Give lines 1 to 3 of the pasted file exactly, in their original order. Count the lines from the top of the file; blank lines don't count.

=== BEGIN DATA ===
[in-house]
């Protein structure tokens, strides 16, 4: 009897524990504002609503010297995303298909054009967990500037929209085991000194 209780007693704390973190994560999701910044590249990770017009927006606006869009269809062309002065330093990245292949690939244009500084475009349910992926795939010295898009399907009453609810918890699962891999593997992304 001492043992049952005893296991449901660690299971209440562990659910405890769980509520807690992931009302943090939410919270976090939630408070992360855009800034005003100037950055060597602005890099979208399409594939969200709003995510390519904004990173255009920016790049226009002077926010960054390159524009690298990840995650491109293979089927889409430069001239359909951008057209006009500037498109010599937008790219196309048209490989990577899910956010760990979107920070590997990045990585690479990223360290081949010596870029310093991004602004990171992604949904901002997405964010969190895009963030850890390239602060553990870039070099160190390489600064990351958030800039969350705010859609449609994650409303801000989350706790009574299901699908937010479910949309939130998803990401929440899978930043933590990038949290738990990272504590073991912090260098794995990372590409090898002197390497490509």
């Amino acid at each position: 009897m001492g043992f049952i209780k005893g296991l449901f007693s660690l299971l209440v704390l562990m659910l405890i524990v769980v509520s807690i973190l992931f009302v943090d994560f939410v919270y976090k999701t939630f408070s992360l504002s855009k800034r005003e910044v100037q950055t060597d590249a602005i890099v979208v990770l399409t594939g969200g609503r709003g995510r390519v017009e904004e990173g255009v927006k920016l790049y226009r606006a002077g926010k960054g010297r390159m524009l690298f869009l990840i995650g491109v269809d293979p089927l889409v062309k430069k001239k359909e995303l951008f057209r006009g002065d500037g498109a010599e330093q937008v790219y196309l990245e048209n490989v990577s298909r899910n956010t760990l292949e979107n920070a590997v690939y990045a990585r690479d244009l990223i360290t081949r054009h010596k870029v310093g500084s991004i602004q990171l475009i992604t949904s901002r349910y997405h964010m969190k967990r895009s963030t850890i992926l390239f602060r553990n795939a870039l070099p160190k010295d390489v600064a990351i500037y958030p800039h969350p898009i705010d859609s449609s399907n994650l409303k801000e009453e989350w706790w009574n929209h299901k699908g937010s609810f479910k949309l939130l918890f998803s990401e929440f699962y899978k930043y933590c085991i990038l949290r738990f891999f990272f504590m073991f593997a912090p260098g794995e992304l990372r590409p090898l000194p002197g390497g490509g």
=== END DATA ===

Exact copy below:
[in-house]
């Protein structure tokens, strides 16, 4: 009897524990504002609503010297995303298909054009967990500037929209085991000194 209780007693704390973190994560999701910044590249990770017009927006606006869009269809062309002065330093990245292949690939244009500084475009349910992926795939010295898009399907009453609810918890699962891999593997992304 001492043992049952005893296991449901660690299971209440562990659910405890769980509520807690992931009302943090939410919270976090939630408070992360855009800034005003100037950055060597602005890099979208399409594939969200709003995510390519904004990173255009920016790049226009002077926010960054390159524009690298990840995650491109293979089927889409430069001239359909951008057209006009500037498109010599937008790219196309048209490989990577899910956010760990979107920070590997990045990585690479990223360290081949010596870029310093991004602004990171992604949904901002997405964010969190895009963030850890390239602060553990870039070099160190390489600064990351958030800039969350705010859609449609994650409303801000989350706790009574299901699908937010479910949309939130998803990401929440899978930043933590990038949290738990990272504590073991912090260098794995990372590409090898002197390497490509």
């Amino acid at each position: 009897m001492g043992f049952i209780k005893g296991l449901f007693s660690l299971l209440v704390l562990m659910l405890i524990v769980v509520s807690i973190l992931f009302v943090d994560f939410v919270y976090k999701t939630f408070s992360l504002s855009k800034r005003e910044v100037q950055t060597d590249a602005i890099v979208v990770l399409t594939g969200g609503r709003g995510r390519v017009e904004e990173g255009v927006k920016l790049y226009r606006a002077g926010k960054g010297r390159m524009l690298f869009l990840i995650g491109v269809d293979p089927l889409v062309k430069k001239k359909e995303l951008f057209r006009g002065d500037g498109a010599e330093q937008v790219y196309l990245e048209n490989v990577s298909r899910n956010t760990l292949e979107n920070a590997v690939y990045a990585r690479d244009l990223i360290t081949r054009h010596k870029v310093g500084s991004i602004q990171l475009i992604t949904s901002r349910y997405h964010m969190k967990r895009s963030t850890i992926l390239f602060r553990n795939a870039l070099p160190k010295d390489v600064a990351i500037y958030p800039h969350p898009i705010d859609s449609s399907n994650l409303k801000e009453e989350w706790w009574n929209h299901k699908g937010s609810f479910k949309l939130l918890f998803s990401e929440f699962y899978k930043y933590c085991i990038l949290r738990f891999f990272f504590m073991f593997a912090p260098g794995e992304l990372r590409p090898l000194p002197g390497g490509g």